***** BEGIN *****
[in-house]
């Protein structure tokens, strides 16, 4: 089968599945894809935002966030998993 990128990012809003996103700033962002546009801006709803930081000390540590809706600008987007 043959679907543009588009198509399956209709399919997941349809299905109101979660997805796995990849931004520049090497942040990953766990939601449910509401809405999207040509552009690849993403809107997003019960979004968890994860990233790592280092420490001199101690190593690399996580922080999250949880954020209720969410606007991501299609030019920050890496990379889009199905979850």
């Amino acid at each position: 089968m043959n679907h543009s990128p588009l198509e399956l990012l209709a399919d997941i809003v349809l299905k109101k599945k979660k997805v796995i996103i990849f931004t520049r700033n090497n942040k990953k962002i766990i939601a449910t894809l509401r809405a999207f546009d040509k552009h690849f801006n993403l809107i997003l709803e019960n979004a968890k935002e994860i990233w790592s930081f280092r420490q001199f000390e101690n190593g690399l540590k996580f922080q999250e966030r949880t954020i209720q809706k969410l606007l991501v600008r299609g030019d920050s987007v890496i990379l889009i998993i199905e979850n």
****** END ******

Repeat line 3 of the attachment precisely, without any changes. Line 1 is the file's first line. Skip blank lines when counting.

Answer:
């Amino acid at each position: 089968m043959n679907h543009s990128p588009l198509e399956l990012l209709a399919d997941i809003v349809l299905k109101k599945k979660k997805v796995i996103i990849f931004t520049r700033n090497n942040k990953k962002i766990i939601a449910t894809l509401r809405a999207f546009d040509k552009h690849f801006n993403l809107i997003l709803e019960n979004a968890k935002e994860i990233w790592s930081f280092r420490q001199f000390e101690n190593g690399l540590k996580f922080q999250e966030r949880t954020i209720q809706k969410l606007l991501v600008r299609g030019d920050s987007v890496i990379l889009i998993i199905e979850n």